BATON ROUGE (The Town Talk) — A 2018 report on human trafficking released Wednesday by the Louisiana Department of Children and Family Services, which includes trafficking of children for sexual purposes and commercial sexual exploitation, showed a 77 percent increase in juvenile victims identified over the past year, including more than three times as many victims age 12 and younger, compared to 2016.
Overall, 681 adult and juvenile victims of trafficking, both confirmed and prospective, were identified in 2017, compared to 447 in 2016 — a 52 percent increase, according to the report. The victims ranged from 2 to 65 years old.
Juveniles accounted for 356 (52.3 percent) of the identified victims for 2017, compared to 201 (45 percent) in 2016. Seventy-two victims were age 12 or younger — a 260 percent increase over 2016, when 20 victims of that age range were identified.
“Victims of human trafficking are frequently members of vulnerable populations, including domestic violence and sexual assault survivors, homeless or runaway youth and even young children,” said Gov. John Bel Edwards. “It is modern-day slavery. It is happening right here in our state, and it is our responsibility to fight to put an end to it. We must all band together to bring every resource to bear against this cruel and dangerous epidemic.”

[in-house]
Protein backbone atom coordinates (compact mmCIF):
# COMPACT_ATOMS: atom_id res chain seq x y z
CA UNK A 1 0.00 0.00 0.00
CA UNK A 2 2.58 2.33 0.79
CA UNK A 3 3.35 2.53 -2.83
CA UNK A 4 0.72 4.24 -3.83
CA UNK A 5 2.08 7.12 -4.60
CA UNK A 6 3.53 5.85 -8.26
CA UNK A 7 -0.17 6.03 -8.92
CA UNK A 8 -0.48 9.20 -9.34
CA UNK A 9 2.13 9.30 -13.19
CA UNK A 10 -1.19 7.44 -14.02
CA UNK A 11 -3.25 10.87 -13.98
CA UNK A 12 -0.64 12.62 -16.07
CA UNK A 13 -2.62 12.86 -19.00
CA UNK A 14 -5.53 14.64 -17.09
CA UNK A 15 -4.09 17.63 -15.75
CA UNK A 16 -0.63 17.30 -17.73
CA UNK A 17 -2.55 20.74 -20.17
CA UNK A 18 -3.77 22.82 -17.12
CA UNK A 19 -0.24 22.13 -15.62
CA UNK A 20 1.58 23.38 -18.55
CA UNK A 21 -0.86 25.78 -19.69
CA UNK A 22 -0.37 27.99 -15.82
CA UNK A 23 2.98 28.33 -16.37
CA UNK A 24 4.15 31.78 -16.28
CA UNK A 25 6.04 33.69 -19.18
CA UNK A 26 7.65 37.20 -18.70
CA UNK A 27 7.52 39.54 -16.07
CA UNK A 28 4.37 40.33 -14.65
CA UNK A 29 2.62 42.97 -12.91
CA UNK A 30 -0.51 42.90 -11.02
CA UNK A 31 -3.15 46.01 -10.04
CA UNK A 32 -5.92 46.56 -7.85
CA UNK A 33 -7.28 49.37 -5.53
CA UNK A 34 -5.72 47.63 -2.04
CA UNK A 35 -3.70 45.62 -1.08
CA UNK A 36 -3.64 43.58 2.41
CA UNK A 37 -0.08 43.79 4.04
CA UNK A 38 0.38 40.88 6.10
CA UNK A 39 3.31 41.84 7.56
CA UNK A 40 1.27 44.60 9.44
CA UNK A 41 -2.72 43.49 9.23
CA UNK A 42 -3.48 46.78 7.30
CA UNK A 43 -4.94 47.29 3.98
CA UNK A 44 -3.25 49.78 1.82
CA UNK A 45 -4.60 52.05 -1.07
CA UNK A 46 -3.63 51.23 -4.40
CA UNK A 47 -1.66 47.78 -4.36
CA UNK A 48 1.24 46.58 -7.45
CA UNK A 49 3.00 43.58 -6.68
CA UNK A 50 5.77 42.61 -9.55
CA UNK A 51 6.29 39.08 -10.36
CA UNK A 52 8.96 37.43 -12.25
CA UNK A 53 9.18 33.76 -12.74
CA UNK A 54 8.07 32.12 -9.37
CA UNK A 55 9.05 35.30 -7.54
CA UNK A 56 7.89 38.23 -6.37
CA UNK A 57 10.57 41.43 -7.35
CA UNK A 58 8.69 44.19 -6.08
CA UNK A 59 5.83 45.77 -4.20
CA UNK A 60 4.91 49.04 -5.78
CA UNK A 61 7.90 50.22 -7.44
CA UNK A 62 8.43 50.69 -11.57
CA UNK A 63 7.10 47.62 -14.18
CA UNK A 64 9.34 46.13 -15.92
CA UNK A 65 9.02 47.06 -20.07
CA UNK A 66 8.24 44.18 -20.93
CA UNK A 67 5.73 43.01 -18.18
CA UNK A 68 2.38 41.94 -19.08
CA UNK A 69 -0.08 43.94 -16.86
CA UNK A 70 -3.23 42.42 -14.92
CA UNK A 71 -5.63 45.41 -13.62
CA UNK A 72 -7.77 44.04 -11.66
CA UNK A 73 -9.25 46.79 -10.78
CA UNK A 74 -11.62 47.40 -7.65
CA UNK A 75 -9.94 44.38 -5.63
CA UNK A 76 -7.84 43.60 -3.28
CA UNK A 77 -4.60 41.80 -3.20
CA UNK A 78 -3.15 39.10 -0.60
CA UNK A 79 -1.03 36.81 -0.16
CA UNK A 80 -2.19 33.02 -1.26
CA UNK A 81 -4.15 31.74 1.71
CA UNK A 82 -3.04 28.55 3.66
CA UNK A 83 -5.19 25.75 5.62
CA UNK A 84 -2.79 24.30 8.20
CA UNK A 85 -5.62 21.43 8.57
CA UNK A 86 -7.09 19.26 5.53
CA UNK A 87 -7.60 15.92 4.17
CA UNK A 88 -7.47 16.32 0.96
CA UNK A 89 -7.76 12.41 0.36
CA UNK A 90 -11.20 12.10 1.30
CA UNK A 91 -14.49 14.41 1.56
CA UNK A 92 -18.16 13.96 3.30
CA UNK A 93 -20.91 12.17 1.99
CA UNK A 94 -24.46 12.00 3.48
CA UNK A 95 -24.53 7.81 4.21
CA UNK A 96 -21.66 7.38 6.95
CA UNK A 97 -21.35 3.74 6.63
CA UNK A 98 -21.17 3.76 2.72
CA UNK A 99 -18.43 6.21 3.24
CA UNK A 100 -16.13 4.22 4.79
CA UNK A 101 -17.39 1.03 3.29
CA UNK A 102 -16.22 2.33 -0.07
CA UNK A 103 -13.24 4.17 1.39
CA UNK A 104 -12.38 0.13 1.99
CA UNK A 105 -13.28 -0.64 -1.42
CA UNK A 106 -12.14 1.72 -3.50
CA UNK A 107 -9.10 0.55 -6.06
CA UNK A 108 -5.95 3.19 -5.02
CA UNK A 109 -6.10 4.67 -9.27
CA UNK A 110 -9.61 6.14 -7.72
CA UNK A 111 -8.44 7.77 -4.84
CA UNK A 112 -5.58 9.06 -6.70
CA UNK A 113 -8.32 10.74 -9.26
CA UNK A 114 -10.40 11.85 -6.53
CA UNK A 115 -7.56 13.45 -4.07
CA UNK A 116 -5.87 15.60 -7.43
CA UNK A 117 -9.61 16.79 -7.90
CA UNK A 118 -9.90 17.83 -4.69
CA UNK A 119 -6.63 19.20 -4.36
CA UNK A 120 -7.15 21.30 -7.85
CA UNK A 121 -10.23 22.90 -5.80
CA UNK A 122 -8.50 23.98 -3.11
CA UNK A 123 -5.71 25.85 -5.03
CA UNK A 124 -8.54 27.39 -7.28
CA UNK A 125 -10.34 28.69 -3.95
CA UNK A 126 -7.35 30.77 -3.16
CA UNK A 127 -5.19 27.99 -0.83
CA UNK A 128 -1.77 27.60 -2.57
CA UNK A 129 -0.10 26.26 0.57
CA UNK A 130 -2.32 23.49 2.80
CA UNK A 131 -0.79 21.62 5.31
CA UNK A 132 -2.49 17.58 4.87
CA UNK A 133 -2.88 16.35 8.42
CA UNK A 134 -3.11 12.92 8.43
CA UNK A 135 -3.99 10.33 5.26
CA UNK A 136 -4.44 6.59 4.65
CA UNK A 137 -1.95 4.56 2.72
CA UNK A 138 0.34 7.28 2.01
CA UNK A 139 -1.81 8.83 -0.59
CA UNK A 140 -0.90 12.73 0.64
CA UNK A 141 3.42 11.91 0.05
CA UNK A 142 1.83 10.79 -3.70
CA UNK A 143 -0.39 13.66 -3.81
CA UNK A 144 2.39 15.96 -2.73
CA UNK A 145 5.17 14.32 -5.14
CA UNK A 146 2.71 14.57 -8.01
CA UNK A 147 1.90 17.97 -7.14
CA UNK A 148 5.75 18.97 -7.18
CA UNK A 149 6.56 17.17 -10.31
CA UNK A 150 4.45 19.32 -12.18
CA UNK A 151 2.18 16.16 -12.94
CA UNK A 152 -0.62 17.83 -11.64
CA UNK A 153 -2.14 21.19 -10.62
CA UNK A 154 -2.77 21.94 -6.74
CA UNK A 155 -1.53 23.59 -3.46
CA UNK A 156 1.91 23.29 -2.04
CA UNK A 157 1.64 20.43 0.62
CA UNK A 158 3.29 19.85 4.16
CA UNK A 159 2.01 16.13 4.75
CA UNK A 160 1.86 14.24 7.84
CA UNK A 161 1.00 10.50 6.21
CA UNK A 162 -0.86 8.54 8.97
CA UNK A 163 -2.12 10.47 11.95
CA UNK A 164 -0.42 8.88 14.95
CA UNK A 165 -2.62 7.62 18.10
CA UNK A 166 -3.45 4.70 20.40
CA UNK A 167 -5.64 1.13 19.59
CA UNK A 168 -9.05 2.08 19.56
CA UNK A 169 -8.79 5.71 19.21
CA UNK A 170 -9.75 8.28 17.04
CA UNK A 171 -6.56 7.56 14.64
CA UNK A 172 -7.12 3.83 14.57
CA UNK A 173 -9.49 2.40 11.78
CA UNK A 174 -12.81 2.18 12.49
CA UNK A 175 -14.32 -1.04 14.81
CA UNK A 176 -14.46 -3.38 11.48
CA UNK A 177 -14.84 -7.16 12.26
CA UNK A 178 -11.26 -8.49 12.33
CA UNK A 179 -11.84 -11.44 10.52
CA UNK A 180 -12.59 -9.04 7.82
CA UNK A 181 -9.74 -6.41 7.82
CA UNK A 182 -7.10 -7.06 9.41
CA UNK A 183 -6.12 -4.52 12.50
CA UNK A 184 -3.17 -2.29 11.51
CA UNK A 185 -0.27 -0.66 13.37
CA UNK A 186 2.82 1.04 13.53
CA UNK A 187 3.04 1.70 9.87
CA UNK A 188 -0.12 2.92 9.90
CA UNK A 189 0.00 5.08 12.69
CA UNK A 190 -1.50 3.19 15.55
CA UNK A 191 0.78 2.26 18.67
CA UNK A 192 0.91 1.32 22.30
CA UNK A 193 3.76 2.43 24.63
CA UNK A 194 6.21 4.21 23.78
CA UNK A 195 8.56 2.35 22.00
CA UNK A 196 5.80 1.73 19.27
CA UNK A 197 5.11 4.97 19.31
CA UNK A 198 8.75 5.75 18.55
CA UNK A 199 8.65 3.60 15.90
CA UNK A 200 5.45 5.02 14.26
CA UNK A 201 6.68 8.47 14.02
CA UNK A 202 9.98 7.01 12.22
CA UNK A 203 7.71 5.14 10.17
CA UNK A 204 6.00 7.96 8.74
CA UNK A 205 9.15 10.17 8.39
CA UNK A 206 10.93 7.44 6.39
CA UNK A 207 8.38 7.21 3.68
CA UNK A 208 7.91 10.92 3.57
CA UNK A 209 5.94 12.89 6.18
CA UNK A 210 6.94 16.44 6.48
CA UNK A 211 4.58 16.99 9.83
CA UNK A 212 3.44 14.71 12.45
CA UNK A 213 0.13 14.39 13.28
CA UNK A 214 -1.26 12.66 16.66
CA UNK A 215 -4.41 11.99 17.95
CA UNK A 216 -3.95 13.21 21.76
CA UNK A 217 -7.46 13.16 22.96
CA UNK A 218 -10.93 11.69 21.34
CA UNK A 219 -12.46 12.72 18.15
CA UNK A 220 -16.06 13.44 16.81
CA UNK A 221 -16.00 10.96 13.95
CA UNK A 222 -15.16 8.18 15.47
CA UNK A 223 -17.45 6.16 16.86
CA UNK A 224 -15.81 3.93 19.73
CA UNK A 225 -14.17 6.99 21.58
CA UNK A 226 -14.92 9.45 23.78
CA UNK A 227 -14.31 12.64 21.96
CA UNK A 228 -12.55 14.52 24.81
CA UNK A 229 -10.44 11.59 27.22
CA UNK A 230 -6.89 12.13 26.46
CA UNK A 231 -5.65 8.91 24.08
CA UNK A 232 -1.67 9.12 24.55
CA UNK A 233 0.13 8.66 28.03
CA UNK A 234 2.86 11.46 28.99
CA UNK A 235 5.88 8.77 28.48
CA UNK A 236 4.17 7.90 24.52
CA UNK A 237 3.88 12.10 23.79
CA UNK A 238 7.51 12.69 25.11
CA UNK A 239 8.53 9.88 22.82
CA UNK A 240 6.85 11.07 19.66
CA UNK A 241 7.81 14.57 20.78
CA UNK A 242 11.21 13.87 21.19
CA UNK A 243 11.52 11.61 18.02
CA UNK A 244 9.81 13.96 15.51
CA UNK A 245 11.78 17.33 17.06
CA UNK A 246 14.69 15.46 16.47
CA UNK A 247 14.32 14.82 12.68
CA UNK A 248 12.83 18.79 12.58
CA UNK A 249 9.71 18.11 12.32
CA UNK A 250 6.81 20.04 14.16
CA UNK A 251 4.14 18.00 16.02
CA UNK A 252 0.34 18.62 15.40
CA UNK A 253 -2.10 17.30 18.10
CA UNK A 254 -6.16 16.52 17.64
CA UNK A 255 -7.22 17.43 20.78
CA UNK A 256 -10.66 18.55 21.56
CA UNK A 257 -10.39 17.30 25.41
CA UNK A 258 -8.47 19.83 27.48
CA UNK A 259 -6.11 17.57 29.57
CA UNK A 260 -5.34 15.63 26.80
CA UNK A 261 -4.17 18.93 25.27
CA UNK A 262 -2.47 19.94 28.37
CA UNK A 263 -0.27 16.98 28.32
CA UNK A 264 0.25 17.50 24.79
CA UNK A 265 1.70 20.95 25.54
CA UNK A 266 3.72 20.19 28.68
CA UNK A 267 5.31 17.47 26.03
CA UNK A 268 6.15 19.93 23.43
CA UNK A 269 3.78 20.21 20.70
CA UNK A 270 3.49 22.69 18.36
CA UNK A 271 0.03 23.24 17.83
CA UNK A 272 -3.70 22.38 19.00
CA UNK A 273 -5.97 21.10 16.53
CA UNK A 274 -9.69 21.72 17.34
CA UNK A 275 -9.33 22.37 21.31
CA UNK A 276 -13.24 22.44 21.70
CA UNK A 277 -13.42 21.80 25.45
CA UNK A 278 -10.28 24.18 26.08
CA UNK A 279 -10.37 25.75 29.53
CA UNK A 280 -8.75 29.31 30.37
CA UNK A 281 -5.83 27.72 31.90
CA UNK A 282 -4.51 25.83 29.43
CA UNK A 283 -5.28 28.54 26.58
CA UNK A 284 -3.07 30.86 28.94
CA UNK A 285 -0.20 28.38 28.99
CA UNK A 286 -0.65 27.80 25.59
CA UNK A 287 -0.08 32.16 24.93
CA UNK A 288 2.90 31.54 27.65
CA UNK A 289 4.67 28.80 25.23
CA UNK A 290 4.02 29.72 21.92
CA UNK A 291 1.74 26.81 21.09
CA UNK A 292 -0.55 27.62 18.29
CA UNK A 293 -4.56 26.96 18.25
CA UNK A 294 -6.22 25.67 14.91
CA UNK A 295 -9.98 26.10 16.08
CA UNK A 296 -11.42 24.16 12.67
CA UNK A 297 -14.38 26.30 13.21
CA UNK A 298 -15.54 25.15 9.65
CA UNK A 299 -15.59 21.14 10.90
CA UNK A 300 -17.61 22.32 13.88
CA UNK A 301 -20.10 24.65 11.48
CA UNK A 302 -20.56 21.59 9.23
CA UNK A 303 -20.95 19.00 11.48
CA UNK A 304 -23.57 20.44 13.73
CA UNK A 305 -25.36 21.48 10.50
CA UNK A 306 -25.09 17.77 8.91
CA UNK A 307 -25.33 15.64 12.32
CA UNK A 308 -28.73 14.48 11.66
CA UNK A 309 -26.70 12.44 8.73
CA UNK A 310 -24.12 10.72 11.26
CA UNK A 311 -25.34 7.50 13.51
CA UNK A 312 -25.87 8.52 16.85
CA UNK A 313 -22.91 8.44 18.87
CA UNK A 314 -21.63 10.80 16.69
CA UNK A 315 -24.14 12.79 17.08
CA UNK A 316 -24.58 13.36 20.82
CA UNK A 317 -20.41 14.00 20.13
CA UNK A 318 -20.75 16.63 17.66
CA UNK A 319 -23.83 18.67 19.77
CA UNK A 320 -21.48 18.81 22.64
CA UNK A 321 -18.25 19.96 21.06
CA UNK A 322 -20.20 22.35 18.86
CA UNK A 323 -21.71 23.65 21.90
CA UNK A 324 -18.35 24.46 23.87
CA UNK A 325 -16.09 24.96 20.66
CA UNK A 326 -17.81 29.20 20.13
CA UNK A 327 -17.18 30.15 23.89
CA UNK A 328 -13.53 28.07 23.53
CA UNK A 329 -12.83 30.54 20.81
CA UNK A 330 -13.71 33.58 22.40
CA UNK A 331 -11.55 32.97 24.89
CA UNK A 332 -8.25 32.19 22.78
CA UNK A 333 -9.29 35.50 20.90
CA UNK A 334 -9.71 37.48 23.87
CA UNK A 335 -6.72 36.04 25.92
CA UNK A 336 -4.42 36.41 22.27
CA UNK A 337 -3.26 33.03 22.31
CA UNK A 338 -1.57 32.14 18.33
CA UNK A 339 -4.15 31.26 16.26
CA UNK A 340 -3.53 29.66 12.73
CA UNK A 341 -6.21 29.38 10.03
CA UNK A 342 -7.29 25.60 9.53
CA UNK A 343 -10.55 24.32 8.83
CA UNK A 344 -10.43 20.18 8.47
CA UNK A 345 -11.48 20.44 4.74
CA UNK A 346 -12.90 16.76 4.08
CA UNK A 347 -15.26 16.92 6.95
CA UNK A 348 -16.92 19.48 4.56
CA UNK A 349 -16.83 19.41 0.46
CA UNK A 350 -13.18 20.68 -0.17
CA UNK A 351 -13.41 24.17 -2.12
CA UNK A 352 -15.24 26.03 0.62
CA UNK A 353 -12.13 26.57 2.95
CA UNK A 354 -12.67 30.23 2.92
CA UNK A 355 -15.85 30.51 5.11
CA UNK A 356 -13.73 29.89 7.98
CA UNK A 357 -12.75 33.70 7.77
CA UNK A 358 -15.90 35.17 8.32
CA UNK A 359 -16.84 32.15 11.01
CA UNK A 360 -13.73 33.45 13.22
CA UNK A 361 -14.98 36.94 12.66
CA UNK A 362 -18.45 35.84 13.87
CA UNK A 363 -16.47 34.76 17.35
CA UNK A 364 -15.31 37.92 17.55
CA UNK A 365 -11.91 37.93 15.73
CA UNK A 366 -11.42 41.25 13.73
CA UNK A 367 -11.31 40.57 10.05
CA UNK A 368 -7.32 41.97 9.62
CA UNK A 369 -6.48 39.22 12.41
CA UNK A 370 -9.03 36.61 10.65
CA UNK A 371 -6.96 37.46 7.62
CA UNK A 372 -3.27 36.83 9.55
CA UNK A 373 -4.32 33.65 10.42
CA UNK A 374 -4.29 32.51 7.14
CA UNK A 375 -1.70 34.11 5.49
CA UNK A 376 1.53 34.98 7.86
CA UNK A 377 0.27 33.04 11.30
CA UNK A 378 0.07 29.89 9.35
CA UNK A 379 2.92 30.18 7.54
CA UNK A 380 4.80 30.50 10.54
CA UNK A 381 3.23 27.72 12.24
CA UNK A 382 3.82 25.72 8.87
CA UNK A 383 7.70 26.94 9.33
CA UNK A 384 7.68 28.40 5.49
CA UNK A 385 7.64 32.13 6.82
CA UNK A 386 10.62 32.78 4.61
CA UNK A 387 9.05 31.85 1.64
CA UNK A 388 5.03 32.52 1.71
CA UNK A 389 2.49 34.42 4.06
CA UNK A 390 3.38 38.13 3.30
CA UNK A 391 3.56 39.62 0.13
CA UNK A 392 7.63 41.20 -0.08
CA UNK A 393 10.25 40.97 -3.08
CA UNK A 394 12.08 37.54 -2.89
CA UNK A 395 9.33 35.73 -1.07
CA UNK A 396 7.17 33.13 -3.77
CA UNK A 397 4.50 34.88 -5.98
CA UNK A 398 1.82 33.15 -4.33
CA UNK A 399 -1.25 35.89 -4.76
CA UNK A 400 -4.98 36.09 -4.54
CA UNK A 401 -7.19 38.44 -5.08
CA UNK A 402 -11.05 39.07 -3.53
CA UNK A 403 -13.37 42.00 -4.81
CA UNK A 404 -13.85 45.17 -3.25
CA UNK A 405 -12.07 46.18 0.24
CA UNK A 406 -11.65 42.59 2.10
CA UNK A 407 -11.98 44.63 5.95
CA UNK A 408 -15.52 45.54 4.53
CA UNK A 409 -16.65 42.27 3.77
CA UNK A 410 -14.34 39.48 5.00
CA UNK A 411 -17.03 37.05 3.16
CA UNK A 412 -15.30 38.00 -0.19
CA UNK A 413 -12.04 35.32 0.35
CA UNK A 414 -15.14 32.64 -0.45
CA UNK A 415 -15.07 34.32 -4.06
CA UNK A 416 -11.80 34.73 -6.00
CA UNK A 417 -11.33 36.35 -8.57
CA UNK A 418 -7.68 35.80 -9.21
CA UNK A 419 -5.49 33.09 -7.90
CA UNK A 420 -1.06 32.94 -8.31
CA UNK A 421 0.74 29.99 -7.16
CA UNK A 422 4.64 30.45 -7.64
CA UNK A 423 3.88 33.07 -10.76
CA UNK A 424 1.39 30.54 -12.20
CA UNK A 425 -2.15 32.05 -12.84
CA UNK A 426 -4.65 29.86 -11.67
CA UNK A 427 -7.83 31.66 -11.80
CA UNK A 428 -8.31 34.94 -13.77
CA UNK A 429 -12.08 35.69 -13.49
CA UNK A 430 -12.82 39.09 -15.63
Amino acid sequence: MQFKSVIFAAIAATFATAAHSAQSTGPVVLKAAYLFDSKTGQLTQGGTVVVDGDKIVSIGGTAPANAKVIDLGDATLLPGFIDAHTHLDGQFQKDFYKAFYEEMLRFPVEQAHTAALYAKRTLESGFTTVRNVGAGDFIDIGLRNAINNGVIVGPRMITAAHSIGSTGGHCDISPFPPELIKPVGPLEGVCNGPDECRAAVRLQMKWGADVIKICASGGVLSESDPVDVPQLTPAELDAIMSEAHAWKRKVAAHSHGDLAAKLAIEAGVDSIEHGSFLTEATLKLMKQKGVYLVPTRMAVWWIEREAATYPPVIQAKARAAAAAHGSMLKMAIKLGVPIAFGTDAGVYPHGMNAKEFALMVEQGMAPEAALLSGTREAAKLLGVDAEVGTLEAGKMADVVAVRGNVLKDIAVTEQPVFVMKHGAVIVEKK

The report indicated the number of reported adult trafficking victims also increased, rising 25.7 percent from 214 identified victims in 2016 to 269 this past year. Another 56 confirmed or prospective victims were of unknown or unreported age.
DCFS officials said the increases can be attributed partly to a rise in the number of agencies providing data and to increased efforts in identifying victims.
Although DCFS reports they have identified 60 human trafficking service providers in Louisiana and made numerous outreach efforts, only 24 of those agencies provided data for the current report — seven more than last year.
Among those organizations providing data this year are the Child Advocacy Centers. DCFS says their involvement allows for better reporting of the number of juvenile trafficking victims. In addition, HP Serve — one of the larger service providers — had been unable to submit data for 2016 due to losses from the August flood, but provided data for 2017.
In announcing their findings, DCFS noted many organizations not providing the requested, de-identified data said they believed doing so would violate federal confidentiality laws. Others said they were not required to provide the information.